The Institute of International Finance reported that global debt reached over $230 trillion at the end of the third quarter. That is up $16 trillion from the end of 2016. By comparison, the U.S. national debt is $20 trillion.
The debt includes national, personal and corporate figures.
The number is shocking given that it exceeds the gross domestic product of the world’s 100 largest nations. These are led by the United States. In the second place, the United Kingdom has debt of $7.9 trillion. At number three, France has debt of $5.4 trillion. Rounding out the top five, Germany has debt of $5.1 trillion and the Netherlands has debt of $4.3 trillion.
U.S. household debt is just shy of $13 trillion. According to Reuters:
Total U.S. household debt was $12.84 trillion in the three months to June, up $552 billion from a year ago, according to a Federal Reserve Bank of New York report published on Tuesday.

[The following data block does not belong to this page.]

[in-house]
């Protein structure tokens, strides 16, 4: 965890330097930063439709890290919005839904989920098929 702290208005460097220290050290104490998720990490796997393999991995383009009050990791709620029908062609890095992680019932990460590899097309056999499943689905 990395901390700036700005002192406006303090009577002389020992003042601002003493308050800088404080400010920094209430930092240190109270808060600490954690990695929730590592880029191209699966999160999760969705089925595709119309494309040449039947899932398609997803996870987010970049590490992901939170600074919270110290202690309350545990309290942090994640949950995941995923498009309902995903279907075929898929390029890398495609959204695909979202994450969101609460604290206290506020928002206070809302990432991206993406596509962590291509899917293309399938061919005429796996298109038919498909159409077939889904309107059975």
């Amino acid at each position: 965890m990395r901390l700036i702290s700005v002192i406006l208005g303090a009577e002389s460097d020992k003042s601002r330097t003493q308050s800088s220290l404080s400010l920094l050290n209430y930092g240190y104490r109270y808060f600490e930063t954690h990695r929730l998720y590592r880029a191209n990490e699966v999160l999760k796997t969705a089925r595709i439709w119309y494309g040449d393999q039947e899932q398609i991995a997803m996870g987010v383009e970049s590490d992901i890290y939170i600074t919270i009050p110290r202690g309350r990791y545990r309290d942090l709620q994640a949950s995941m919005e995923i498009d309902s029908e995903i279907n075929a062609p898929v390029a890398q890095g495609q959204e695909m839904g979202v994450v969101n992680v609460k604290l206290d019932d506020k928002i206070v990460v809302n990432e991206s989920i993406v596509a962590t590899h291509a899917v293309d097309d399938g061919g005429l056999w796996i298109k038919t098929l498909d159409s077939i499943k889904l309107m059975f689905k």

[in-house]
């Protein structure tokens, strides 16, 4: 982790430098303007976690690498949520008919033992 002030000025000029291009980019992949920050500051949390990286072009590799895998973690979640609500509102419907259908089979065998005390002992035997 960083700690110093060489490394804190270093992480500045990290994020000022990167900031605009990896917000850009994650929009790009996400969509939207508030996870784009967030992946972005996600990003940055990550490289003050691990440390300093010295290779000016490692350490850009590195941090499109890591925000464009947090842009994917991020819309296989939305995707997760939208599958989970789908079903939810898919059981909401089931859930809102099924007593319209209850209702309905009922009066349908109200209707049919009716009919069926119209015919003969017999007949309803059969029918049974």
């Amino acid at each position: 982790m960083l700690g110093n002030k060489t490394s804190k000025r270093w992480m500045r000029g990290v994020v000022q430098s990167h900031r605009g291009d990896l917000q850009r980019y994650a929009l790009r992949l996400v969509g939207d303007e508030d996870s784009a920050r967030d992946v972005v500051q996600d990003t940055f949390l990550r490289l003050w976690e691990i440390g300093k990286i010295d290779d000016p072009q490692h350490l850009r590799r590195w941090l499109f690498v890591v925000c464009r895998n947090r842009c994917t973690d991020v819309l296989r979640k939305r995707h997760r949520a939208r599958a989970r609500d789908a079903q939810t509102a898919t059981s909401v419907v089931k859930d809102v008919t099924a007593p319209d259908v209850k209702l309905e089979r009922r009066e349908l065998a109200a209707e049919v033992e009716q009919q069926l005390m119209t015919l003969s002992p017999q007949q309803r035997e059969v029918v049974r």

The proportion of overall debt that was delinquent, at 4.8 percent, was on par with the previous quarter. However a red flag was raised over the transitions of credit card balances into delinquency, which the New York Fed said “ticked up notably.”
China’s foreign exchange reserves, the largest of any country in the world, are approximately $3 trillion.
Norway’s sovereign wealth fund, often said to be the world’s largest, has a value of $1 trillion.
Because of debate about how much debt is too much debt, whether it be national, student or credit card debt, it is impossible to say if the Institute of International Finance figure should be regarded as something of a warning. Given its vastness, there is no way to tell.